Lest We Forget
Compiled and copyright © 2004 Andy Pay & Martin Edwards
From Huntingdonshire Heroes of the First World War by John Bell ISBN 0 946965 21 8. Letter to Mrs. Chandler Arthur's wife from Corporal Green and Major Allaston.
Dear Mrs. Chandler,
Regarding Arthur. He died on the morning of the 16th inst. (March) at half-past three. I had been talking to him about an hour previous. It was very dark, and hearing a shot, I asked him if he was shot.
He said "I think so". Those were the only words he spoke. I found he had been shot in the neck, and he lived only ten minutes.
He was the most popular man in our company. He was my best chum and the bravest amongst us.
You will ne able to tell your boys when they grow up, how bravely their father fought and died for His King and Country.
Permission was asked by the men of his section to bury him, which was granted.
He was carried to the Chateau at Ypres and a cross was placed over his grave.
You have the sympathy of the whole of "C" Company.
Dear Mrs. Chandler,
I very much regret to have to inform you of the death of your husband, Corporal Chandler. A pluckier man in action I have never seen, always ready to do his duty.
He was the best bomb thrower in the company and did very good work throwing bombs into German Trenches.
He was killed instantly by a chance shot. His comrades asked permission to carry him right back to a chateau near Ypres, where he was buried.
As a general rule men are buried close to the firing line, but his comrades wished to take him, so it was done.
I sympathise most deeply in your loss.
W. Allason (Major)
(Information gathered by Andy Pay)
We are still on our way to Berlin ....
(Arthur Chandler in a letter to his family, 18 October 1914) Arthur Chandler was born in Spaldwick in 1890, the second son of William and Jane. He had four brothers and two sisters. His older brother, Percy, was also killed during the Great War, his story is told later. Of his other brothers Robert was believed to have served in the Bedfordshire Yeomanry and Ernest was a Corporal in the Huntingdon Cyclists.
At the outbreak of war Arthur was a private, number 9213, serving with “C” company of the 1st Battalion, Bedfordshire Regiment. By the time of his death on 16th March 1915 he had been promoted to the rank of Corporal. Prior to the Great War the 1st Bedfords had served overseas in India and Men. However it is likely that Arthur didn’t join the Any until around 1910 when the battalion was serving at Colchester. They then transferred to Aldershot before being garrisoned at Mullingar in the south of Ireland (then a United country) prior to the start of the war.
Arthur’s battalion became a part of 15th Infantry Brigade of the BEF along with the 1st battalions of the Norfolks, Cheshires and Dorsets. The brigade was part of the 5th Division in II Corps. They landed in France on the 16th August 1914 no doubt bearing in mind the message, reproduced below, which was presented to every soldier on embarkation.
“You are ordered abroad as a soldier of the King to help our French comrades against the invasion of a common enemy. You have to perform a task which will need all your courage, your energy and your patience. Remember that the honour of the British Army depends on your individual conduct. It will be your duty not only to set an example of discipline and perfect steadiness under fire, but also to maintain the most friendly relations with those whom you are helping in their struggle.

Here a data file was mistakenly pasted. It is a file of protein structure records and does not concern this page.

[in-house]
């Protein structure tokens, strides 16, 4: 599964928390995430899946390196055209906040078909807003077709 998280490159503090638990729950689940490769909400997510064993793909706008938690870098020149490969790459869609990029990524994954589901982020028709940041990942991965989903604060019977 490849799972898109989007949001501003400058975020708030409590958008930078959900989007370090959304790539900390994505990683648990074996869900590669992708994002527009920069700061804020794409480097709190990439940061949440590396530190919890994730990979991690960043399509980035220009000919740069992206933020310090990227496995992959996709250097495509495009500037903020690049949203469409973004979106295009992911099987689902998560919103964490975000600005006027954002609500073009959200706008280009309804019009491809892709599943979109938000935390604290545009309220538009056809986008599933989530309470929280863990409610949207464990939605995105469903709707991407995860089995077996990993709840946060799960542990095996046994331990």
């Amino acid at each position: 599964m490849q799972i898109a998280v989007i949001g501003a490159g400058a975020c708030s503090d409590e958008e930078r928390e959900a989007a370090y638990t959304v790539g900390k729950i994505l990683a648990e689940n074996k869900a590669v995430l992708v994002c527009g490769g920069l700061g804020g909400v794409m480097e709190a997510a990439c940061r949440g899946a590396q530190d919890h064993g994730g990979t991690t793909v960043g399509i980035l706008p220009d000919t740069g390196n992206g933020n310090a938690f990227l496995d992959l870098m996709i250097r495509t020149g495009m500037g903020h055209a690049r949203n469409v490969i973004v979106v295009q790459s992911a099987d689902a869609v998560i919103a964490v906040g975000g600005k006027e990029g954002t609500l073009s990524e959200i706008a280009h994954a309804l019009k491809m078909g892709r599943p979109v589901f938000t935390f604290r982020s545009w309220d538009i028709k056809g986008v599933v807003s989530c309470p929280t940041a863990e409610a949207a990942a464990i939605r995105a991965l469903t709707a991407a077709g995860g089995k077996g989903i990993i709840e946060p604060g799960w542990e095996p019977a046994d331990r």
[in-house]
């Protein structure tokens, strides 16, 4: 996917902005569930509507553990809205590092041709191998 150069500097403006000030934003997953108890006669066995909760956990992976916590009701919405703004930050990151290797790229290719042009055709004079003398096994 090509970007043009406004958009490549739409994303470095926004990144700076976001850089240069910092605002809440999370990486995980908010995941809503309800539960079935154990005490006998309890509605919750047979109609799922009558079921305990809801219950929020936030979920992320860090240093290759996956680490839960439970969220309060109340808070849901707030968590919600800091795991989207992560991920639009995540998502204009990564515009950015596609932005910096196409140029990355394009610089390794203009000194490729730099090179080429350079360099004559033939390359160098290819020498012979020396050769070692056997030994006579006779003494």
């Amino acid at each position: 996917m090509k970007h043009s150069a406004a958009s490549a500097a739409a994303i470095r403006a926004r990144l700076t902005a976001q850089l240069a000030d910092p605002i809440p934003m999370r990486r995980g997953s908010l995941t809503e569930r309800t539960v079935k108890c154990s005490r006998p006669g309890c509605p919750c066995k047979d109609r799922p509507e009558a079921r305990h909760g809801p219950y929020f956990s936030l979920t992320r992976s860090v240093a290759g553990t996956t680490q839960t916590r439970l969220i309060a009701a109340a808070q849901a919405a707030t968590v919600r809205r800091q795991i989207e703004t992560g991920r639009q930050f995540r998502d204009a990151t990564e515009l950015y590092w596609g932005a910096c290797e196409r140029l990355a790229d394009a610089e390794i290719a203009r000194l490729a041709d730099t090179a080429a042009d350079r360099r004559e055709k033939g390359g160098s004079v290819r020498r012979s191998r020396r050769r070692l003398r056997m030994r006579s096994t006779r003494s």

The operations in which you are engaged will, for the most part, take place in a friendly country and you can do your own Country no better service than by showing yourselves in France and Belgium in the true character of British soldiers. Be invariably courteous, considerate and kind; never do anything likely to injure or destroy property and always look upon looting as a disloyal act. You are sure to meet with a welcome and to be trusted. Your duty cannot be done unless your health is sound, so keep constantly on your guard against any excess. In this new experience you may meet temptations, both in wine and women. You must entirely resist both temptations, and while treating all women with perfect courtesy you should avoid any intimacy.
your duty bravely, fear God.
This message was from Lord Kitchener, then Secretary of State for War, who was actively recruiting the men he knew would be needed to fight what he predicted would be at least a three year war. He knew that the immediate battle would only be a holding operation.
Once in France the Bedfords entrained for Athens, then Le Cateau and finally arrived in Mons, Belgium on the 22nd August. The first shots of the war to be fired by British soldiers were amongst the slag heaps of the Mons mining area. The first casualty in the Bedfords was Private Edwin Bywaters of Henlow who was killed on the 23rd August during the Battle of lions. Before long the REF would begin an orderly retirement southward. I’ll let Arthur Chandler tell his own story with the letters he wrote to his parents during that period.
This letter was dated 22nd September 1914 and is reproduced in part only. It was printed in the Huntingdon Post on 9th October 1914.